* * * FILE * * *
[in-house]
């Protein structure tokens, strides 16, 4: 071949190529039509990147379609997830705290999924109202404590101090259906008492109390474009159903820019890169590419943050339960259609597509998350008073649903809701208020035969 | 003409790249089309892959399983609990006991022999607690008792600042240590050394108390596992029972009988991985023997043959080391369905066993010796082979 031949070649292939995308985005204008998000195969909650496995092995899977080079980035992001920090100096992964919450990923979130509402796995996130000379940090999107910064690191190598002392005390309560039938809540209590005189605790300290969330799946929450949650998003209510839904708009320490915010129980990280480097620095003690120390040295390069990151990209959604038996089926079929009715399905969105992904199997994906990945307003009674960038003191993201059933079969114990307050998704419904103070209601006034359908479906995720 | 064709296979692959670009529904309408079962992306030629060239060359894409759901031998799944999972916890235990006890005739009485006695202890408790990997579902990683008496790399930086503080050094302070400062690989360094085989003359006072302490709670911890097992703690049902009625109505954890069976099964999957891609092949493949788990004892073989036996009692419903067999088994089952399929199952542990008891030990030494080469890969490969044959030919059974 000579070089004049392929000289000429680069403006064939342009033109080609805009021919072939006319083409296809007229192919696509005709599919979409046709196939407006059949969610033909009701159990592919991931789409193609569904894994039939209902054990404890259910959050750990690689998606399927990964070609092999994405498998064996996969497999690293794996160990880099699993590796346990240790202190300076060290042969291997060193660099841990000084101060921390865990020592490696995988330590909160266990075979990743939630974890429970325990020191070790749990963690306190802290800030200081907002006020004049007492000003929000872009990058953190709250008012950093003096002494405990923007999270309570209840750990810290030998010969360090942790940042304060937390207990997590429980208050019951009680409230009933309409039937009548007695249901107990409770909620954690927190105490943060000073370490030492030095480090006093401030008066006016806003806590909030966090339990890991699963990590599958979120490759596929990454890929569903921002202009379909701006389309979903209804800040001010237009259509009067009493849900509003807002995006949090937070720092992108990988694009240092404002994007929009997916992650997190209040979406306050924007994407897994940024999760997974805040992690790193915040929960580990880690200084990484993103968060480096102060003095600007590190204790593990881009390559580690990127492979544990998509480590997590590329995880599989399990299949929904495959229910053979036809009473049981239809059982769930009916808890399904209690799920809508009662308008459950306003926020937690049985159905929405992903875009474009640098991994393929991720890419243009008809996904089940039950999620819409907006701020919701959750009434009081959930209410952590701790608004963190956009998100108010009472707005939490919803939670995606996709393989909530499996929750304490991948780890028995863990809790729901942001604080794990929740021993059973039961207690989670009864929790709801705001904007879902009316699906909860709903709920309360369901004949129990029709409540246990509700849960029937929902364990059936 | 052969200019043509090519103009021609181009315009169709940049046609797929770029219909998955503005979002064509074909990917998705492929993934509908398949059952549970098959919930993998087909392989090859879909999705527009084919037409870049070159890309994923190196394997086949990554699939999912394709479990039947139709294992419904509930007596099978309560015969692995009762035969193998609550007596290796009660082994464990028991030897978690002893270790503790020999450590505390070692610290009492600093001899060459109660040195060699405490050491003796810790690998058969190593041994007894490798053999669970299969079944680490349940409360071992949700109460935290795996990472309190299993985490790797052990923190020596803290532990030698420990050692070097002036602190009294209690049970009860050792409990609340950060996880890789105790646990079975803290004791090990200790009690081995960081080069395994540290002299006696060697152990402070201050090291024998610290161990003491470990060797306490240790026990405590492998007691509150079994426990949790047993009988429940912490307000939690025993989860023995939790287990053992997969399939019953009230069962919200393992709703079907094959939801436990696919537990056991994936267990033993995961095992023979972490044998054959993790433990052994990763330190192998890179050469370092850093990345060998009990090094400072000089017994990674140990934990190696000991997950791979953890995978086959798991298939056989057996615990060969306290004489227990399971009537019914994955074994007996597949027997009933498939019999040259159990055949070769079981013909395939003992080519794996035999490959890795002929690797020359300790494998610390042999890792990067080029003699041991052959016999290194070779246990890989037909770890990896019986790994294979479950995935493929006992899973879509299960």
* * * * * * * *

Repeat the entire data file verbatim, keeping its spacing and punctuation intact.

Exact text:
[in-house]
């Protein structure tokens, strides 16, 4: 071949190529039509990147379609997830705290999924109202404590101090259906008492109390474009159903820019890169590419943050339960259609597509998350008073649903809701208020035969 | 003409790249089309892959399983609990006991022999607690008792600042240590050394108390596992029972009988991985023997043959080391369905066993010796082979 031949070649292939995308985005204008998000195969909650496995092995899977080079980035992001920090100096992964919450990923979130509402796995996130000379940090999107910064690191190598002392005390309560039938809540209590005189605790300290969330799946929450949650998003209510839904708009320490915010129980990280480097620095003690120390040295390069990151990209959604038996089926079929009715399905969105992904199997994906990945307003009674960038003191993201059933079969114990307050998704419904103070209601006034359908479906995720 | 064709296979692959670009529904309408079962992306030629060239060359894409759901031998799944999972916890235990006890005739009485006695202890408790990997579902990683008496790399930086503080050094302070400062690989360094085989003359006072302490709670911890097992703690049902009625109505954890069976099964999957891609092949493949788990004892073989036996009692419903067999088994089952399929199952542990008891030990030494080469890969490969044959030919059974 000579070089004049392929000289000429680069403006064939342009033109080609805009021919072939006319083409296809007229192919696509005709599919979409046709196939407006059949969610033909009701159990592919991931789409193609569904894994039939209902054990404890259910959050750990690689998606399927990964070609092999994405498998064996996969497999690293794996160990880099699993590796346990240790202190300076060290042969291997060193660099841990000084101060921390865990020592490696995988330590909160266990075979990743939630974890429970325990020191070790749990963690306190802290800030200081907002006020004049007492000003929000872009990058953190709250008012950093003096002494405990923007999270309570209840750990810290030998010969360090942790940042304060937390207990997590429980208050019951009680409230009933309409039937009548007695249901107990409770909620954690927190105490943060000073370490030492030095480090006093401030008066006016806003806590909030966090339990890991699963990590599958979120490759596929990454890929569903921002202009379909701006389309979903209804800040001010237009259509009067009493849900509003807002995006949090937070720092992108990988694009240092404002994007929009997916992650997190209040979406306050924007994407897994940024999760997974805040992690790193915040929960580990880690200084990484993103968060480096102060003095600007590190204790593990881009390559580690990127492979544990998509480590997590590329995880599989399990299949929904495959229910053979036809009473049981239809059982769930009916808890399904209690799920809508009662308008459950306003926020937690049985159905929405992903875009474009640098991994393929991720890419243009008809996904089940039950999620819409907006701020919701959750009434009081959930209410952590701790608004963190956009998100108010009472707005939490919803939670995606996709393989909530499996929750304490991948780890028995863990809790729901942001604080794990929740021993059973039961207690989670009864929790709801705001904007879902009316699906909860709903709920309360369901004949129990029709409540246990509700849960029937929902364990059936 | 052969200019043509090519103009021609181009315009169709940049046609797929770029219909998955503005979002064509074909990917998705492929993934509908398949059952549970098959919930993998087909392989090859879909999705527009084919037409870049070159890309994923190196394997086949990554699939999912394709479990039947139709294992419904509930007596099978309560015969692995009762035969193998609550007596290796009660082994464990028991030897978690002893270790503790020999450590505390070692610290009492600093001899060459109660040195060699405490050491003796810790690998058969190593041994007894490798053999669970299969079944680490349940409360071992949700109460935290795996990472309190299993985490790797052990923190020596803290532990030698420990050692070097002036602190009294209690049970009860050792409990609340950060996880890789105790646990079975803290004791090990200790009690081995960081080069395994540290002299006696060697152990402070201050090291024998610290161990003491470990060797306490240790026990405590492998007691509150079994426990949790047993009988429940912490307000939690025993989860023995939790287990053992997969399939019953009230069962919200393992709703079907094959939801436990696919537990056991994936267990033993995961095992023979972490044998054959993790433990052994990763330190192998890179050469370092850093990345060998009990090094400072000089017994990674140990934990190696000991997950791979953890995978086959798991298939056989057996615990060969306290004489227990399971009537019914994955074994007996597949027997009933498939019999040259159990055949070769079981013909395939003992080519794996035999490959890795002929690797020359300790494998610390042999890792990067080029003699041991052959016999290194070779246990890989037909770890990896019986790994294979479950995935493929006992899973879509299960």